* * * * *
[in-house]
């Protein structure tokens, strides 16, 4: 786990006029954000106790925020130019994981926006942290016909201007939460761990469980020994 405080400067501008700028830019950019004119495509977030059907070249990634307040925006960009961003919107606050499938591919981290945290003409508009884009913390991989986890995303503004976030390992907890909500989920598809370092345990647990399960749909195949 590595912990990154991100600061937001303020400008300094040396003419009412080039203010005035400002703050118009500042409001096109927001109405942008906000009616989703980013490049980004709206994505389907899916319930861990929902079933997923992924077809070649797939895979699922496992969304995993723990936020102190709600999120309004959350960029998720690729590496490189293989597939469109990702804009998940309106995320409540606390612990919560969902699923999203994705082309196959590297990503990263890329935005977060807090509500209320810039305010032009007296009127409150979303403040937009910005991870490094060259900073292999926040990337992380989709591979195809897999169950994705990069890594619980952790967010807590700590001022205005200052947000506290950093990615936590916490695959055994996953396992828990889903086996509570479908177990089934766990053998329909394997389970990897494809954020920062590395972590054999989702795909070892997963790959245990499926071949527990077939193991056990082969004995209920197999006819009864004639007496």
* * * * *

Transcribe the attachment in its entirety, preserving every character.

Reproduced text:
[in-house]
């Protein structure tokens, strides 16, 4: 786990006029954000106790925020130019994981926006942290016909201007939460761990469980020994 405080400067501008700028830019950019004119495509977030059907070249990634307040925006960009961003919107606050499938591919981290945290003409508009884009913390991989986890995303503004976030390992907890909500989920598809370092345990647990399960749909195949 590595912990990154991100600061937001303020400008300094040396003419009412080039203010005035400002703050118009500042409001096109927001109405942008906000009616989703980013490049980004709206994505389907899916319930861990929902079933997923992924077809070649797939895979699922496992969304995993723990936020102190709600999120309004959350960029998720690729590496490189293989597939469109990702804009998940309106995320409540606390612990919560969902699923999203994705082309196959590297990503990263890329935005977060807090509500209320810039305010032009007296009127409150979303403040937009910005991870490094060259900073292999926040990337992380989709591979195809897999169950994705990069890594619980952790967010807590700590001022205005200052947000506290950093990615936590916490695959055994996953396992828990889903086996509570479908177990089934766990053998329909394997389970990897494809954020920062590395972590054999989702795909070892997963790959245990499926071949527990077939193991056990082969004995209920197999006819009864004639007496």